Lectures

Abnormalities – Genital System Development

by John McLachlan, PhD
(1)

Questions about the lecture
My Notes
  • Required.
Save Cancel
    Learning Material 2
    • PDF
      Slides 18 Genital System Development McLachlan.pdf
    • PDF
      Download Lecture Overview
    Report mistake
    Transcript

    00:00 up, but this will zip up towards the tip of the genital tubercle in males. There is variety of abnormalities that may occur in the development of the vagina and uterus. Imagine again the coming together of the paramesonephric ducts. This will normally meet in the midline, and then fuse to give the uterus, vagina, and the uterus in the upper part of the vagina.

    00:20 So anything which interrupts this coming together in fusing is going to give rise to a variety of different morphologies. One may have, for instance, two completely separate uteruses.

    00:32 In this condition, there will be a significant impact on the likelihood of becoming pregnant.

    00:38 All the conditions may be similar but not quite so marked and this can range all the way from a [inaudible 00:13:56]uterus at the upper part to a septum in the center of the uterus.

    00:48 But these are all variations on the same general idea. In some cases, one paramesonephric duct may not form properly, and therefore, only one horn of the uterus will develop normally.

    01:02 This can have a significant impact on the likelihood of conception when the mother is trying for a child. We looked at the complex process of the descent of the testicles.

    01:11 In fact, what we can see is that this is something which is quite likely to go wrong.

    01:15 Indeed, 3 percent of male babies may have an undescended testis at birth. And because this process happens relatively late in development, premature babies are even more likely to have an undescended testes or testis. If this happens, then either it can be adjusted surgically or various chemical compounds can be given to try and accelerate the process of descent of the testis.

    01:40 If a testis remains inside the body cavity, the raised temperature that it?s exposed to compared to this normal temperature in the testis sac means that it may not produce viable sperm. In a small number of cases, there?s a possibility that because it?s in the wrong site, its development may become very abnormal, indeed, even cancerous.

    02:02 And this is something we?d have to be looked for if a testis had failed to descend when we need to consider whether or not we had to identify where the testis was and consider removing it. There are other abnormalities that can take place as a result of the process of descent of the testis. Essentially, these will rely on in continuing of the opening of the vaginal process. This may incorporate a loop of the gut, and the gut may then be cut off from its normal blood supply and become necrotic. Alternatively, the processus vaginalis, the vaginal process, may begin to build up fluid and create a large hydrocele, and this can grow to very considerable size, indeed. These possibilities may also occur in females, even though of course they have ovaries rather than testis because the vaginal process is present in both sexes. A relatively common malformation of the penis is failure of the zipping up of the folds of the urogenital sinus to take place properly and if this was to occur, there would be a gap or opening on the underside of the penis, a condition known as hypospadias. The penis, in this condition, males will be curved downwards and be smaller than in normal size. So then, we have looked at the development of the genital system, starting with the primordial germ cells, looking at the development and migration of both ovaries and testis, and looking at the development of the external genitalia in addition.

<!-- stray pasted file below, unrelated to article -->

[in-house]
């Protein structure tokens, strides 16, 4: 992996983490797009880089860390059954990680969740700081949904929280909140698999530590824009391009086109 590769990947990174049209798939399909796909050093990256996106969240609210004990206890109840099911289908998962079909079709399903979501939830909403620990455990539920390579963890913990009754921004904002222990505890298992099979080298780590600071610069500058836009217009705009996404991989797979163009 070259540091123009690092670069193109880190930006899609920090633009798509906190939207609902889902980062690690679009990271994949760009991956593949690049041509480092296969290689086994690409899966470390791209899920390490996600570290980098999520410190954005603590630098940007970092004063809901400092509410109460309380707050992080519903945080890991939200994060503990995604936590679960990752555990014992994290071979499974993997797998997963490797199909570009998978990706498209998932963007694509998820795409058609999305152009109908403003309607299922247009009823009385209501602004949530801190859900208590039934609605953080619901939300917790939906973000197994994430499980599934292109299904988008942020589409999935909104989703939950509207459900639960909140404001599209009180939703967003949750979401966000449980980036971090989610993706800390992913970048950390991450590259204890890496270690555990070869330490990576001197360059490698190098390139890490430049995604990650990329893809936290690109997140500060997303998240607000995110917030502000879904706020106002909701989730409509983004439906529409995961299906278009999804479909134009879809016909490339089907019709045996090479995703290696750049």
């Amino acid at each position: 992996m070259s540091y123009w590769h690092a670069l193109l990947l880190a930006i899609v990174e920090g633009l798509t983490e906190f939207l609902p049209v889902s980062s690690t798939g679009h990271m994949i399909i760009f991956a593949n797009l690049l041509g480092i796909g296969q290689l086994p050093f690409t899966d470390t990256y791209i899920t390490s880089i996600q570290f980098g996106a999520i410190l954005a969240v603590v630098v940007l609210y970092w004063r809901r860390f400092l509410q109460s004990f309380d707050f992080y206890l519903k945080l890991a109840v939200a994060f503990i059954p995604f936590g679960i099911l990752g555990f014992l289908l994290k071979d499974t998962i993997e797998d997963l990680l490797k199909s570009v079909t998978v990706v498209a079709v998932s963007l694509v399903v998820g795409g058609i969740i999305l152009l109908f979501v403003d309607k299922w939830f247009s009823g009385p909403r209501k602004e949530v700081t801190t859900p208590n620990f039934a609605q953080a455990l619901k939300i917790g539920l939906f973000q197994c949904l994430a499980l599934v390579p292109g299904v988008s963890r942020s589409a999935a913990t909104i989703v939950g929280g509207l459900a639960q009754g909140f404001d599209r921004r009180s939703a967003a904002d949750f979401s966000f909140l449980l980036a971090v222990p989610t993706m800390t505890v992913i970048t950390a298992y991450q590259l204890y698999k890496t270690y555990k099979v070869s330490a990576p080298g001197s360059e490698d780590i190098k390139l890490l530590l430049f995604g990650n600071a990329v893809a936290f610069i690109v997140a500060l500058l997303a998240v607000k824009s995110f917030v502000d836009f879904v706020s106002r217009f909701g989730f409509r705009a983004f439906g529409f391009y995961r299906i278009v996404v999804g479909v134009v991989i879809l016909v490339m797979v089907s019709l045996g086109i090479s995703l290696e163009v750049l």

03:39 We?ve also touched on some of the most significant developmental abnormalities present in this genital apparatus. Thank you very much.


    About the Lecture

    The lecture Abnormalities – Genital System Development by John McLachlan, PhD is from the course System-Specific Embryology with John McLachlan.


    Author of lecture Abnormalities – Genital System Development

     John McLachlan, PhD

    John McLachlan, PhD


    Customer reviews

    (1)
    5,0 of 5 stars
    5 Stars
    5
    4 Stars
    0
    3 Stars
    0
    2 Stars
    0
    1  Star
    0